A Million Ways to Eat Brussels Sprouts


Okay, so maybe there aren’t a million ways to prepare Brussels sprouts, but it sure would appear that way with the variety of preparations available on Jackson menus. In recent years, Brussels sprouts have become a year-round staple on restaurant menus. They’ve come a long way from the stinky stereotype that once plagued the vegetable. What used to make the majority cringe is now being ordered as an appetizer, a side, in salads, and accompanying entrees. Pick your poison, with this guide you can enjoy your sprouts any way you prefer. brussels sprout hash

For Breakfast

Start the day with Persephone’s sweet potato and Brussels sprout hash. The slightly sweet and savory flavors here are melded together with a garlic cream sauce. Complete this breakfast dish by adding an egg on top. When you’re talking about the most important meal of the day, this option is the perfect balance of fuel and flavor.

An Appetizer

At Gather, the hearty vegetable is given an air of lightness. The sprouts are served with pecorino, cranberries and balsamic vinegar. Sweet, salty and savory, this dish is a perfect thing to snack on while enjoying a drink at the bar or before dinner. Want the recipe? Find it in an earlier blog post, here.brussels sprouts

Savory Salad

Perusing the salad menu at Snake River Brewing, it would appear they have a dish that’s married the Caesar salad with the Brussels sprout. Here, the charred Brussels sprouts are shaved, creating a unique texture similar to lettuce. Tossed with apple wood smoked bacon, croutons, parmesan, and white anchovy Caesar dressing, it’s then topped with tobacco onions for a little crunch.


A few years ago, Lay’s potato chips came out with a slogan that challenged, “Bet you can’t have just one!” I find myself in a similar predicament here: Brussels sprouts are a side option at some of the best restaurants in town. Try as I may to narrow it down to one, I compromised with three.

Local- Although listed under the sides, I could easily order a couple portions of these and be completely content for dinner. These crispy sprouts are served in a cast iron skillet with toasted walnuts and honey lemon vinaigrette. Pair them with a succulent steak for dinner or make them a happy hour snack.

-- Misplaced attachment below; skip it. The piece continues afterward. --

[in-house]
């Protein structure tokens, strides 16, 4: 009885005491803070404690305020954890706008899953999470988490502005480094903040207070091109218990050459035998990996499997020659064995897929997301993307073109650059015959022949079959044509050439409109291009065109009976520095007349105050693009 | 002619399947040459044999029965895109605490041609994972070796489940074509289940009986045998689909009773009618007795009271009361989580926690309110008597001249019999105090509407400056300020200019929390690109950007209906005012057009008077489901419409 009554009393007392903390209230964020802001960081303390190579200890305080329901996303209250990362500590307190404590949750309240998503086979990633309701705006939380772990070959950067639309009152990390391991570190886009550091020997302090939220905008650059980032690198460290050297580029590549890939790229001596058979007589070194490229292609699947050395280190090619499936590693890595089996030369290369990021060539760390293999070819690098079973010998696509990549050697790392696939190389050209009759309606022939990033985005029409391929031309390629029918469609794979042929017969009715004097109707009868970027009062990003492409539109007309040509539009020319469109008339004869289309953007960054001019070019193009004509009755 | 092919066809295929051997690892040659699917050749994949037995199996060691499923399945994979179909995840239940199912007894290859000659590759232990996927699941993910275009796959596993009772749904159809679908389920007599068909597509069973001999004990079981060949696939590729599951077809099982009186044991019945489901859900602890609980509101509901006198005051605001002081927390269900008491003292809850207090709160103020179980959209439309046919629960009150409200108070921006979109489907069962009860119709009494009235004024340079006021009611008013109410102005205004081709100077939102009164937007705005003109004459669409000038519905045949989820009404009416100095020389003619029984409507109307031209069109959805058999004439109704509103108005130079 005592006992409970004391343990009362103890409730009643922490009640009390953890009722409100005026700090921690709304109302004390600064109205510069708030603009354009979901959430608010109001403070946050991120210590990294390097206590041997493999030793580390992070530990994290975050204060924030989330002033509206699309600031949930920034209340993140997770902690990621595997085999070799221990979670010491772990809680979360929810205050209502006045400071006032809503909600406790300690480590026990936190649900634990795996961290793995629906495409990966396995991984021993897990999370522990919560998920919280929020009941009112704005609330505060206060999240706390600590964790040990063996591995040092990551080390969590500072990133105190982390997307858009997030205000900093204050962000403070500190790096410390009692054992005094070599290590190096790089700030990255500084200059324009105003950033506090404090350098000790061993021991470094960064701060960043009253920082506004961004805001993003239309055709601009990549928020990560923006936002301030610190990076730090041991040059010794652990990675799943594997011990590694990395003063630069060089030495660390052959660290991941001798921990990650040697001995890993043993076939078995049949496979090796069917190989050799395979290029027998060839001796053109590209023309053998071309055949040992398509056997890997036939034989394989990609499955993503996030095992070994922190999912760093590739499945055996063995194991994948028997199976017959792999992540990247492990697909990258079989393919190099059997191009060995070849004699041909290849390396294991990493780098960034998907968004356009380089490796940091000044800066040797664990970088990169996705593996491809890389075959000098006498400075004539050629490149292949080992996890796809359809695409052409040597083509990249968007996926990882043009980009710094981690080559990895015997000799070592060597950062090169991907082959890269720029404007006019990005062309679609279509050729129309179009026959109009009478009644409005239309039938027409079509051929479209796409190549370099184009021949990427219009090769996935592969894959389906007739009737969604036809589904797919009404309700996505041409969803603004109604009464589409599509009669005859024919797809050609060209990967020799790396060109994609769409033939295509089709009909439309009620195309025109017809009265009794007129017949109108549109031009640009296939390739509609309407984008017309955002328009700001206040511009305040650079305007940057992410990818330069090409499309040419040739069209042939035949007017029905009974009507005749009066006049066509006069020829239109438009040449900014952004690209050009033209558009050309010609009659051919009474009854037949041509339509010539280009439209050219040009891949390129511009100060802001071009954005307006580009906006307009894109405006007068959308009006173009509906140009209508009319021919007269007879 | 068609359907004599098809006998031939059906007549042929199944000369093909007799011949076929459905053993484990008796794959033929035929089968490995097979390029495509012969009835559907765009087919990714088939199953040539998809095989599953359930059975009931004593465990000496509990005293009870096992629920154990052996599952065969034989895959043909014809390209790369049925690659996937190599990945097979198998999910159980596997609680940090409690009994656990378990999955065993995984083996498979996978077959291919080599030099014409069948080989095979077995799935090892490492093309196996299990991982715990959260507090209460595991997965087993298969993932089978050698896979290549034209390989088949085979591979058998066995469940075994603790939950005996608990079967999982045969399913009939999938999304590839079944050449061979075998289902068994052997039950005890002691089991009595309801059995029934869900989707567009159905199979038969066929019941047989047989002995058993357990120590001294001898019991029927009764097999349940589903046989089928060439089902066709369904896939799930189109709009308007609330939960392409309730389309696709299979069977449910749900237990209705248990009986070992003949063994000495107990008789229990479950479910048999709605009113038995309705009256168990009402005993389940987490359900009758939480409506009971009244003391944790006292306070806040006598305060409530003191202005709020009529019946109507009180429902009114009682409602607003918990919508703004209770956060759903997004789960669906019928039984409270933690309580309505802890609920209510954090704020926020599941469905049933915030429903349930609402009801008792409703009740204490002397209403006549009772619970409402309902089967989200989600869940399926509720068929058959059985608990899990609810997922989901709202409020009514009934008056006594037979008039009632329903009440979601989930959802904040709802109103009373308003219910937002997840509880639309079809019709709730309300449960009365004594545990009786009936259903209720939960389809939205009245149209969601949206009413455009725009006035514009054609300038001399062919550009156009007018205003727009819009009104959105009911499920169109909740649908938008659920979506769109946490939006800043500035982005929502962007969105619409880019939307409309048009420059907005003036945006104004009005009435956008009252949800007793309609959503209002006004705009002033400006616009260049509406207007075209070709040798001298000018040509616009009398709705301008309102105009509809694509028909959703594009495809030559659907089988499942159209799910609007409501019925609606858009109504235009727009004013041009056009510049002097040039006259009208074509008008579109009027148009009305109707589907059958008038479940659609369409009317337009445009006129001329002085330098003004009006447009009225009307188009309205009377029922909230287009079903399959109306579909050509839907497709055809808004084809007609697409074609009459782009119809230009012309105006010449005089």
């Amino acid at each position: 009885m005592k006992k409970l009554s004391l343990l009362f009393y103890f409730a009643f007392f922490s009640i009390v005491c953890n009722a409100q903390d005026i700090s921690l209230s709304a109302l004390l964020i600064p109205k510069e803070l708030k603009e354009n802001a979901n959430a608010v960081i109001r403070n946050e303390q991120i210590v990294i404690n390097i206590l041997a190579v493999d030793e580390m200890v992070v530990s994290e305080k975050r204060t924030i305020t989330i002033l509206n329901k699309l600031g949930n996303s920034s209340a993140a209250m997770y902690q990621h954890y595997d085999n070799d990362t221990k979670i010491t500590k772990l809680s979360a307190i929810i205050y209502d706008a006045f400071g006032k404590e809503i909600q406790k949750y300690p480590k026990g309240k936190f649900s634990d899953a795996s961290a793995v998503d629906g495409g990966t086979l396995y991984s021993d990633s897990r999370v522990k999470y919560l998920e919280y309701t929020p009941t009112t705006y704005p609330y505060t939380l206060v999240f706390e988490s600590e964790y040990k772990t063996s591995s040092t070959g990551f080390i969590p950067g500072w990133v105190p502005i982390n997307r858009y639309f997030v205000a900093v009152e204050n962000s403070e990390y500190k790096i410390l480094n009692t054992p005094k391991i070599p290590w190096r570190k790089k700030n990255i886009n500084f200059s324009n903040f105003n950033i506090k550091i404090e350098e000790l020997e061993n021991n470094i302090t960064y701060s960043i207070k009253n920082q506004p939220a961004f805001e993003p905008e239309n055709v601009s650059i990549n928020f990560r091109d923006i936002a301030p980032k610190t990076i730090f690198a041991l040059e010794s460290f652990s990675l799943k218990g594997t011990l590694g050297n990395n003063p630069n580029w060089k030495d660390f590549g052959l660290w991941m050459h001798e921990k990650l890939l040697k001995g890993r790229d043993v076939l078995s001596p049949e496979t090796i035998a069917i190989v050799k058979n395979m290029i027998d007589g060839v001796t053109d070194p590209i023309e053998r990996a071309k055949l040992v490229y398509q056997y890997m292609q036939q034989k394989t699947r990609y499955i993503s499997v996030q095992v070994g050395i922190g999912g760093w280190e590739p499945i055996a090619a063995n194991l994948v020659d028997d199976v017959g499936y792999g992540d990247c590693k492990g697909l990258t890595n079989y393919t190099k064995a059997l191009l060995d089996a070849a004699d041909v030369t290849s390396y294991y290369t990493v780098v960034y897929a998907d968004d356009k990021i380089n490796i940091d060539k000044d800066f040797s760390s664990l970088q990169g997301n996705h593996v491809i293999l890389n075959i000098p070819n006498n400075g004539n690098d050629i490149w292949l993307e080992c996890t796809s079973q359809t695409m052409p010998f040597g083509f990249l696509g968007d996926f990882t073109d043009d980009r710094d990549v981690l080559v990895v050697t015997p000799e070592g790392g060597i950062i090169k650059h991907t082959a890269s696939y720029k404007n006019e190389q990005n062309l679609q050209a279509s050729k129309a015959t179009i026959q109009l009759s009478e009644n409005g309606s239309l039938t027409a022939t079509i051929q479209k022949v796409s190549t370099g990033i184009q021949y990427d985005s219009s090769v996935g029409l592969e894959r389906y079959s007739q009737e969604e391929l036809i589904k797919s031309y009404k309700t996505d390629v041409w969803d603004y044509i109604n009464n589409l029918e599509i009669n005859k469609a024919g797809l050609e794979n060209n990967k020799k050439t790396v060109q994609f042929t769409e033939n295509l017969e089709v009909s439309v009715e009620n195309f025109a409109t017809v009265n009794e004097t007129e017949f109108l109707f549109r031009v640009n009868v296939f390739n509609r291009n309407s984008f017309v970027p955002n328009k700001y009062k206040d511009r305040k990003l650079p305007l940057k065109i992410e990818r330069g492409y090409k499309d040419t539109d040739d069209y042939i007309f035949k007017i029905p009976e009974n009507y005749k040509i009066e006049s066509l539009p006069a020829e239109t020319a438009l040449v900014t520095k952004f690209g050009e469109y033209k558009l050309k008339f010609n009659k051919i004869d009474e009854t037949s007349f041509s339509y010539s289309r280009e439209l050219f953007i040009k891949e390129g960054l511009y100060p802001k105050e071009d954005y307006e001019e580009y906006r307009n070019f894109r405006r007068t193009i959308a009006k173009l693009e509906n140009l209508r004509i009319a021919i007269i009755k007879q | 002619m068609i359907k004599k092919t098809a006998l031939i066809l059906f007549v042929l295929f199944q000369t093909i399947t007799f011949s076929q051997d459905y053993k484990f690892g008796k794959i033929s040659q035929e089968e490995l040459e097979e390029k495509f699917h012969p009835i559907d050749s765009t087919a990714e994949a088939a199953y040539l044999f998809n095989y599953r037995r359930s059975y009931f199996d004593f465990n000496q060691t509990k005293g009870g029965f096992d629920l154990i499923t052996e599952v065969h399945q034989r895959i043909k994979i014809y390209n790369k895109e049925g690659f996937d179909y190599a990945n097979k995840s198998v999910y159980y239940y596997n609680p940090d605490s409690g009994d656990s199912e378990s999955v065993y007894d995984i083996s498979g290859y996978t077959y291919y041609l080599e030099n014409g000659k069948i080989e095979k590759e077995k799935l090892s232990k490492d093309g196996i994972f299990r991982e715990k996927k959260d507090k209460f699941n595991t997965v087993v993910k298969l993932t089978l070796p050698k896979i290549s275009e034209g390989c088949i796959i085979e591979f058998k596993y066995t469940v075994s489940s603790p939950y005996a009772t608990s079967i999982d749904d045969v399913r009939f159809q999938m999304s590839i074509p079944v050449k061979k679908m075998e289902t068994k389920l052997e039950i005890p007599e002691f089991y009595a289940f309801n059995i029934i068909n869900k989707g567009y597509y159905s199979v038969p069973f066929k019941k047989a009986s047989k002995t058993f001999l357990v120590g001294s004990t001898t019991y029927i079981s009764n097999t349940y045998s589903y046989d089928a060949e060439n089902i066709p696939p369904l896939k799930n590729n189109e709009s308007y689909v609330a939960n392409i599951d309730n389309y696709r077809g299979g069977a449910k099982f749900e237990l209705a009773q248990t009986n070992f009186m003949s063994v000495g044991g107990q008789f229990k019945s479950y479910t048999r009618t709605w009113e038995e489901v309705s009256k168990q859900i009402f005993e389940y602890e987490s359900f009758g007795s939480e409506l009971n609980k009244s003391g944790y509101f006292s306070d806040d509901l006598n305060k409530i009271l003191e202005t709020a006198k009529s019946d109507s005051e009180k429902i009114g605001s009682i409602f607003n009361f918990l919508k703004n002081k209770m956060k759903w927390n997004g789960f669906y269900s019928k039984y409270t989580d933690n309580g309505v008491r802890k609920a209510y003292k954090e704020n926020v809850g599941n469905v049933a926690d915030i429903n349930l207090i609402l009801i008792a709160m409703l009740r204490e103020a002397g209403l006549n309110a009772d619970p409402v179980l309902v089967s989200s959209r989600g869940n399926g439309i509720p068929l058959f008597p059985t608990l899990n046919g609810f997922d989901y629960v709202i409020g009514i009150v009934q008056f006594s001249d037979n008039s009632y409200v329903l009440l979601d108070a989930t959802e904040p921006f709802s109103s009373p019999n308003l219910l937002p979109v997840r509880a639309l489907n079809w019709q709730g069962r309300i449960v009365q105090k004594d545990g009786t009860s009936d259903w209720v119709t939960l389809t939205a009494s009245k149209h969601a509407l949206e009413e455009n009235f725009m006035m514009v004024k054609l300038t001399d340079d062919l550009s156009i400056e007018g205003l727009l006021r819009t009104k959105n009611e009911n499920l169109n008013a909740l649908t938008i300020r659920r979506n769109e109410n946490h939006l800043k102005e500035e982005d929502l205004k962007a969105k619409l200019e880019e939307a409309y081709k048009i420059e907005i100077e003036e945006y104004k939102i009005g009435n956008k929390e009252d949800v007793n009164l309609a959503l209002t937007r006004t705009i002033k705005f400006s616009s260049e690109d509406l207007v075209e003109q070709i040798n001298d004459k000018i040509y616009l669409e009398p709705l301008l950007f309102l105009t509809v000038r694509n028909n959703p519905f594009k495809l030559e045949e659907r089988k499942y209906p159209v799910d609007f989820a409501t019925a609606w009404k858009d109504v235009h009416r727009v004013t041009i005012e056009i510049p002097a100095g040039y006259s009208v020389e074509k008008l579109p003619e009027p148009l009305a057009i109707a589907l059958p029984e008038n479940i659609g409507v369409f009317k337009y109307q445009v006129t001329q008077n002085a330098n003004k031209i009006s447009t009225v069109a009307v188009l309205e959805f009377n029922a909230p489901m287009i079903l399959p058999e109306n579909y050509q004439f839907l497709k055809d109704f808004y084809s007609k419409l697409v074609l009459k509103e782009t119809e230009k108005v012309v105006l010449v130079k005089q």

Osteria – This side dish was one of the originals in Jackson that started the fried Brussels sprouts trend. First flash fried, then served with a tangy pomegranate glaze, this is a can’t miss dish at Il Villaggio Osteria.brussels sprouts

White Buffalo Club- Large portions are the norm at the WBC, and their portion of Brussels sprouts is no exception. This side is spruced up with red miso, sesame seeds and puffed rice. They are the perfect accompaniment for any of the mouthwatering USDA Prime steaks.

Elevating Entrees

As well as this hearty vegetable pairs with red meat, Brussels sprouts enhance the flavor of fish as well. At Hayden’s Post, their trout almandine is served with home fries, fried Brussels sprouts, pomegranate glaze, browned butter, and almonds. The crispy sprouts lend a nice textural variety and necessary greenery to the tender fish meat.

So now my only question is: who will be the first to incorporate Brussels sprouts into dessert?



About Author

Raised in the land of casseroles and deep fried cheese curds, Sam Simma left rural Wisconsin for the mountains of Wyoming in summer 2012. Her appetite for adventure is the only thing that rivals her passion for food. She has always used writing to document and critique her travel and dining experiences. Her warmest memories among family and friends have been associated with the food that was at the center of the occasion. From staging cooking shows with siblings to perfecting turtle brownies with her dad, today Sam enjoys connecting people over food by hosting cookie decorating parties, wine pairing nights, and Midwest-inspired potlucks. A dessert fanatic, she has come to impress friends and family with key lime pies, Oreo bon bons, and Snickers ice cream cakes that are far simpler than they could ever imagine. Shhh! Don’t tell.

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